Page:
This temple is one among the 51 Shakti peethas located on the Indian subcontinent and is a location where one of Sati’s limbs, her right arm is considered to have fallen when grief-stricken and agitated Shiva was carrying her dead body round the world on his shoulders, and Vishnu had cut her body into pieces with his Sudarshana Chakra. The story behind this event is that King Prajapati Daksha, father of Sati (the first wife of Lord Shiva), was performing a yagna (yagna is defined as a Hindu fire ritual sacrifice when deities of the Vedi ctimes like Agni, the fire god, and others were invoked by offering oblations such as ghee (clarified butter), milk, grains and so forth) called as Brihaspatirao. Sati (also called Shakti) who was Lord Shiva’s wife, attended the function without invitation.
Daksha who was not fond of his son-in-law, as he considered him a mendicant, purposely did not invite him for the yagna, while he invited all other gods. Sati felt deeply insulted by the slight shown by her father towards her. Husband whom she had married out of deep love. Even then she decided to attend the yagna uninvited by her own father. When she went there, her father compounded the insult by totally ignoring her presence and vilifying Shiva. Sati felt deeply humiliated and hurt, and then in frustration she jumped into the yagna fire and committed suicide. When this news was conveyed to Shiva, first he sent his assistant to the site to enquire and take revenge.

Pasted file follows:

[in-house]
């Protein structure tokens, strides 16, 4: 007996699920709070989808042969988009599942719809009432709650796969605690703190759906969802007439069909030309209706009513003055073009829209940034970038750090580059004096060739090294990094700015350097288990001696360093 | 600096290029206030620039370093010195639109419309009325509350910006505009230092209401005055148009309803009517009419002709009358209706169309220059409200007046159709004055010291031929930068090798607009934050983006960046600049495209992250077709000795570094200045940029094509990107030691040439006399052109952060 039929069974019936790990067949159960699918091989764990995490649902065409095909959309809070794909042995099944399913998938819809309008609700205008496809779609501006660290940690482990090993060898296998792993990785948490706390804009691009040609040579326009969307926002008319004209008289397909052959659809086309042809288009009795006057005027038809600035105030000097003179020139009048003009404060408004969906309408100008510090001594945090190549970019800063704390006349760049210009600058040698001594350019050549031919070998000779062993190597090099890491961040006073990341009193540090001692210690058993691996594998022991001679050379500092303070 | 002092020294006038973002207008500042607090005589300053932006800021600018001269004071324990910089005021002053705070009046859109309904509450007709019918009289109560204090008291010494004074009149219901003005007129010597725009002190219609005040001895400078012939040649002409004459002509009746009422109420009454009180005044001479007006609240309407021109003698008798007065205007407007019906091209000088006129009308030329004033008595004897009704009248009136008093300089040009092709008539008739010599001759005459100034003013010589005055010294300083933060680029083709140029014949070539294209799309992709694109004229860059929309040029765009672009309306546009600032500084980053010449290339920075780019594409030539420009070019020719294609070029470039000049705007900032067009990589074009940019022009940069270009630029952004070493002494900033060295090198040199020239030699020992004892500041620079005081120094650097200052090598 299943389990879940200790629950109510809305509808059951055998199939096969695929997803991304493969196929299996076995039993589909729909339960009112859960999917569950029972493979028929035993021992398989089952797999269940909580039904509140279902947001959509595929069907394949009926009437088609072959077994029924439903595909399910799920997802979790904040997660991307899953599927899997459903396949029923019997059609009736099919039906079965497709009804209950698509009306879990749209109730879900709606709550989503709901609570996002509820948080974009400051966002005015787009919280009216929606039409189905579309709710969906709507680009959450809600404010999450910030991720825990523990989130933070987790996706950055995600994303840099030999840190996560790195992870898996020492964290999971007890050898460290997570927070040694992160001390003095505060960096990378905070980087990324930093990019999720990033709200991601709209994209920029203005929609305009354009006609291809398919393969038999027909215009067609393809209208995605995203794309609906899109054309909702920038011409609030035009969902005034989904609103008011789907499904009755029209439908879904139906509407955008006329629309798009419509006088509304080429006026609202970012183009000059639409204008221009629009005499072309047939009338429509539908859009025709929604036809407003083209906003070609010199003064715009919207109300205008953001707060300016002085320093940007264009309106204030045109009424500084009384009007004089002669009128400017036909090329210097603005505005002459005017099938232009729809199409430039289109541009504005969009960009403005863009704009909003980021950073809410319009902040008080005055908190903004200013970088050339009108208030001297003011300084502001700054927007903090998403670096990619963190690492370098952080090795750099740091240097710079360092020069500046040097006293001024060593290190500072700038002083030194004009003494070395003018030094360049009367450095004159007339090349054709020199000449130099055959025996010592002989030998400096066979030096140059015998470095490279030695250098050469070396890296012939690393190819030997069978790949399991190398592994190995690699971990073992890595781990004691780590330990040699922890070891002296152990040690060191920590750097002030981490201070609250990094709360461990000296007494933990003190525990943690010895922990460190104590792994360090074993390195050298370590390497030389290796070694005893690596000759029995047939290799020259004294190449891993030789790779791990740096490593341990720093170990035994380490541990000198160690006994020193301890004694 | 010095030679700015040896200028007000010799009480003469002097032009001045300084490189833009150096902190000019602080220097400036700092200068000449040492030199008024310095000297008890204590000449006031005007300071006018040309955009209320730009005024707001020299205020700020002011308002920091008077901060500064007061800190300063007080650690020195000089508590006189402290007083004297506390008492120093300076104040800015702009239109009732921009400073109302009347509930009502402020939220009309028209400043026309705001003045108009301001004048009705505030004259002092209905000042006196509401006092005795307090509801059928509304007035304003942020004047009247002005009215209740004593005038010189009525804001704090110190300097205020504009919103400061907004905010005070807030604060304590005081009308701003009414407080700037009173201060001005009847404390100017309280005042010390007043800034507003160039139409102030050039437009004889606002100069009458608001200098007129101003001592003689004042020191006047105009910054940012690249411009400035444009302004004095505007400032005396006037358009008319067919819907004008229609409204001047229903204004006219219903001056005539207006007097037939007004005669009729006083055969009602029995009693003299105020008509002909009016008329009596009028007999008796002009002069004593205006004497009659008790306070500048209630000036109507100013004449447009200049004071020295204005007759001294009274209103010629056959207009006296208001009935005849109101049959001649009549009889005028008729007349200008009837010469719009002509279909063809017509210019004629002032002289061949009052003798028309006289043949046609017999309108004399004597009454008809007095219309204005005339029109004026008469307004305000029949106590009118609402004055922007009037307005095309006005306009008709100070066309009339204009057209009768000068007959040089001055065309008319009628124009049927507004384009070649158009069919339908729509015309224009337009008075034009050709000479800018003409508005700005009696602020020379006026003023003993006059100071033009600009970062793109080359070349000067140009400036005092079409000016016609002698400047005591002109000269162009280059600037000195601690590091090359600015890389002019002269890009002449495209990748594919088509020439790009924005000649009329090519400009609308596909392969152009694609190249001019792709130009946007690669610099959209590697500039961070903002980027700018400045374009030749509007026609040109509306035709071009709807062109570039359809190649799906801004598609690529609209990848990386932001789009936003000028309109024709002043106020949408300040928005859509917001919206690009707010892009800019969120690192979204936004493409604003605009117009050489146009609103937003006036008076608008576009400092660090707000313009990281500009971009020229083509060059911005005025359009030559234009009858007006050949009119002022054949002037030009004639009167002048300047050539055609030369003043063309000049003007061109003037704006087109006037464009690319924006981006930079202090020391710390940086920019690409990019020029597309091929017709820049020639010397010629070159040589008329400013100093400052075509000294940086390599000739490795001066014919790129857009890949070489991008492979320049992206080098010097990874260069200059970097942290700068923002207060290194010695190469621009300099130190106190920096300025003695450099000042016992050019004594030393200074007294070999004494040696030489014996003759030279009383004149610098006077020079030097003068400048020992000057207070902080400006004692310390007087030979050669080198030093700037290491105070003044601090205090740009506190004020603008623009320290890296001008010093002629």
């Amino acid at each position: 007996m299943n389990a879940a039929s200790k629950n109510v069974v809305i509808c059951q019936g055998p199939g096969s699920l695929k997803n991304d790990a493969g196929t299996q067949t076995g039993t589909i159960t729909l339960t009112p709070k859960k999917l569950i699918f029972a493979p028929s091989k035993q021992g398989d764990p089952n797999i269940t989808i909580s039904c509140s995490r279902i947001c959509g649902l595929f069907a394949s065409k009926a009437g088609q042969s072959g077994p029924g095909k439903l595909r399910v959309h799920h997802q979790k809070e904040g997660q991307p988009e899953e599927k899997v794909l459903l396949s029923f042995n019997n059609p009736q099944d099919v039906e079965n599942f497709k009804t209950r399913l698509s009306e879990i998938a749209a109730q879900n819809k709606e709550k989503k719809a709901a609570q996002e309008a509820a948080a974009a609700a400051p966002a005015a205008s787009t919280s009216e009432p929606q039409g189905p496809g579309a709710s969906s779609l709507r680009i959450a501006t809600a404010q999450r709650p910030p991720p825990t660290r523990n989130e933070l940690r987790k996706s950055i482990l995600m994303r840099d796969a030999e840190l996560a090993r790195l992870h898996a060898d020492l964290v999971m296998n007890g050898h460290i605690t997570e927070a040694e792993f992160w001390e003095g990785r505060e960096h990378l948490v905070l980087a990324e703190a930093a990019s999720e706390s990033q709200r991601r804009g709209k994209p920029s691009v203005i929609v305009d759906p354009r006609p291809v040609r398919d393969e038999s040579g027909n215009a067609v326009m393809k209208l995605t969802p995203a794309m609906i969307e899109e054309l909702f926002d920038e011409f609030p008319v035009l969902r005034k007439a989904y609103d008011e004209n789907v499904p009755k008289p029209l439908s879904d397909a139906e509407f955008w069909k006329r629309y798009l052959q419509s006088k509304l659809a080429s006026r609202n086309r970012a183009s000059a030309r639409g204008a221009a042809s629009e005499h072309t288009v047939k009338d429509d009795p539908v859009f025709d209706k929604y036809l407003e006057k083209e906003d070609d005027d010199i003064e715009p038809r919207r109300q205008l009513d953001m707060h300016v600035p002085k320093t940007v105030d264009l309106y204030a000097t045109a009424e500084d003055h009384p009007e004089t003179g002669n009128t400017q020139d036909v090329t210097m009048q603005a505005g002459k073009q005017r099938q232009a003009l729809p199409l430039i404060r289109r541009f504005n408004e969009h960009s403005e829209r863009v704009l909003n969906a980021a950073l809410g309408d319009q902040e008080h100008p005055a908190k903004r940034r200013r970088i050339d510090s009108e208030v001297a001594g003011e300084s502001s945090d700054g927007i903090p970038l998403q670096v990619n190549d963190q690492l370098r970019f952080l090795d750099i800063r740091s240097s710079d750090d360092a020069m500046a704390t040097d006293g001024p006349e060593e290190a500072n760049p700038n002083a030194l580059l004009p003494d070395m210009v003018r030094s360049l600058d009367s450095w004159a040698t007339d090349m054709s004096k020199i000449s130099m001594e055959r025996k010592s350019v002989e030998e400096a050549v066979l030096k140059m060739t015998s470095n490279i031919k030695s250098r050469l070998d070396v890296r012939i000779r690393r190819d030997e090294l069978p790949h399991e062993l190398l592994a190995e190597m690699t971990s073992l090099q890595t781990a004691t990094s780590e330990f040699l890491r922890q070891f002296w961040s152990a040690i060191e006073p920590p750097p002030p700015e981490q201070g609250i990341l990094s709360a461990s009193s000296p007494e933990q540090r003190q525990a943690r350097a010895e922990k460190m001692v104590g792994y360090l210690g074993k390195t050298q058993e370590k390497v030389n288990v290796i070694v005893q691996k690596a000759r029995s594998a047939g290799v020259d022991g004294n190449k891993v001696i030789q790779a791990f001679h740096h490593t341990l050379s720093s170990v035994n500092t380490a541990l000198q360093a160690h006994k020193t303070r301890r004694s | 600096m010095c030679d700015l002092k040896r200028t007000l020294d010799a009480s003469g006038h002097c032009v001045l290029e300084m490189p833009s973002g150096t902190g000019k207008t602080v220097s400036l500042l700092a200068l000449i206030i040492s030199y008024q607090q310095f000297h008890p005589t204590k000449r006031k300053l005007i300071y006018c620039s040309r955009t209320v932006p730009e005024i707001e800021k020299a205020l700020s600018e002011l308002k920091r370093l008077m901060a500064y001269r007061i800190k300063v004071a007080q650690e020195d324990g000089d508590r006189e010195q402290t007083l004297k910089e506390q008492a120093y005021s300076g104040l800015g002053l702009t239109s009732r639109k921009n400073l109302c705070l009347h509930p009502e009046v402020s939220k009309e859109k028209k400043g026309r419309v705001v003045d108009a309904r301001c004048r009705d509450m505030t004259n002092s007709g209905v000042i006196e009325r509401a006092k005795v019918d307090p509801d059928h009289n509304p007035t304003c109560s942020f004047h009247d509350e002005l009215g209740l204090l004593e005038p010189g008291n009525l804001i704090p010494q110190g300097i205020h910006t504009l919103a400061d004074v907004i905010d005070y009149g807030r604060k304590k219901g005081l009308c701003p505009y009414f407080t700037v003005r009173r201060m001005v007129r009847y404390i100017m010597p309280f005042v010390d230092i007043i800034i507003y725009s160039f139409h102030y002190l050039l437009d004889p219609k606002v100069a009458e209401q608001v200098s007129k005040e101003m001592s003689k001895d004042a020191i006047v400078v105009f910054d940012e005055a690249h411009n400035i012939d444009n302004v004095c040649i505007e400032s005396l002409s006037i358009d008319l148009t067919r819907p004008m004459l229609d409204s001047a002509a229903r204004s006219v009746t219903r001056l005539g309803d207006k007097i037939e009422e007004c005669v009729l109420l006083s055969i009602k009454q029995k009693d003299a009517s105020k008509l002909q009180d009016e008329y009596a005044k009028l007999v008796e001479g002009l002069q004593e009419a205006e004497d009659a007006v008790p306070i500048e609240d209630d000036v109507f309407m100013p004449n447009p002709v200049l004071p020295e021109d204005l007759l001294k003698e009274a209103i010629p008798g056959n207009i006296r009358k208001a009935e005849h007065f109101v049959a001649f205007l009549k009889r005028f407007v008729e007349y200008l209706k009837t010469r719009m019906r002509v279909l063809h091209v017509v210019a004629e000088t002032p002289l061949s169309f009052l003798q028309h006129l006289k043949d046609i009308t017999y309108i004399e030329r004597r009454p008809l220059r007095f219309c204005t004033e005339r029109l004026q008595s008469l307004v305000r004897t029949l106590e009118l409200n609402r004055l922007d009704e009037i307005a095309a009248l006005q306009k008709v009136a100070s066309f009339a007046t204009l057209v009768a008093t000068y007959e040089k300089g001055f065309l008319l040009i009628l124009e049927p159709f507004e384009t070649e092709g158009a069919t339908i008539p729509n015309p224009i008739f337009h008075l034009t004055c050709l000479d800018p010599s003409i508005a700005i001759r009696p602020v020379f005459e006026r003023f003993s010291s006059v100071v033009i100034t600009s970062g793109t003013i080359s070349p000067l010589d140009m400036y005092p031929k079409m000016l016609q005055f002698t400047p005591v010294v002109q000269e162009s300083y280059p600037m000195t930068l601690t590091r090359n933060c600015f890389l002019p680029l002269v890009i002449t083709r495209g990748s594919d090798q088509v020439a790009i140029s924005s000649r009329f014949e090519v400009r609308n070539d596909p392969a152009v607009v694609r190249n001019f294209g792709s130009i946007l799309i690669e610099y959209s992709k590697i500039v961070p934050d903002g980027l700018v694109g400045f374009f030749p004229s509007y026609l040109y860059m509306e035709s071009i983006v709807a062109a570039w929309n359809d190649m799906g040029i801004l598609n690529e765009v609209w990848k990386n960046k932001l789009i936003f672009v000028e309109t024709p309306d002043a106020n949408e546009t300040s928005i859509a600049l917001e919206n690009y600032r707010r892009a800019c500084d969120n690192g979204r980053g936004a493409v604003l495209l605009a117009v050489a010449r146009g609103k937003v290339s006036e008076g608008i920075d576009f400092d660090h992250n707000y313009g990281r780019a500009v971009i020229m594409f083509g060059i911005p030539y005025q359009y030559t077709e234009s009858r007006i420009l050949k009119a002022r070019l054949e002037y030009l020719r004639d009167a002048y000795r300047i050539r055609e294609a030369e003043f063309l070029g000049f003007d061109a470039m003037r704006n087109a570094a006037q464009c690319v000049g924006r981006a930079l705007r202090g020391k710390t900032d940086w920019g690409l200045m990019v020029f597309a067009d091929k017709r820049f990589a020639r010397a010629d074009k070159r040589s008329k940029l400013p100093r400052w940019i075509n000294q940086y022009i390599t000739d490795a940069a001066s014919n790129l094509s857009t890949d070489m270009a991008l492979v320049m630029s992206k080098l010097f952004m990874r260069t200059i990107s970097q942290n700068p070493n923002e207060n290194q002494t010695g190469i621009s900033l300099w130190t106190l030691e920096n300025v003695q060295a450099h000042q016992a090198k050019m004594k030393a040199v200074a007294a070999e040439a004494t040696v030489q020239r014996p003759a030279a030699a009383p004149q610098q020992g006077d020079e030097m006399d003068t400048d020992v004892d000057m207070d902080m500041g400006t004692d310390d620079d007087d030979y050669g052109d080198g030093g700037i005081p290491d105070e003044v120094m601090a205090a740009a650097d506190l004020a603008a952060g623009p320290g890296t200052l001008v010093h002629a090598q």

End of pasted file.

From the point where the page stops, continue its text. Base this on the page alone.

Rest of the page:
Shiva also came to the yagna site and created a furor. In a state of grief and anger he put Sati’s dead body on his shoulders and started wandering round the universe. Looking at this grave situation, Brahma and Vishnu decided to intervene and bring back Shiva to his normal self. It was then decided that Vishnu will follow behind Shiva, and with his Sudarsha Chakra cut Sati’s dead body into pieces. Thus Vishnu cut her into 51 pieces (108 pieces are also mentioned in many Puranic texts as Shiva travelled around the world and these fifty one body parts of Sati fell at different locations in the subcontinent, and all these places came to be known as Shakthi Peethas (abode of goddess Shakthi or Durga). Her right arm fell on the Saptashrungi hills and the place became holy, and a Shakthi Peeth came to be established here. It is also said that when the demon king Mahishasura was creating havoc in the forests, the devatas and people urged Durga to kill the demon. Then the 18 armed Saptashrungi Devi took the form of Durga and slayed Mahishasura, and since then she is also known as Mahishasura Mardhini.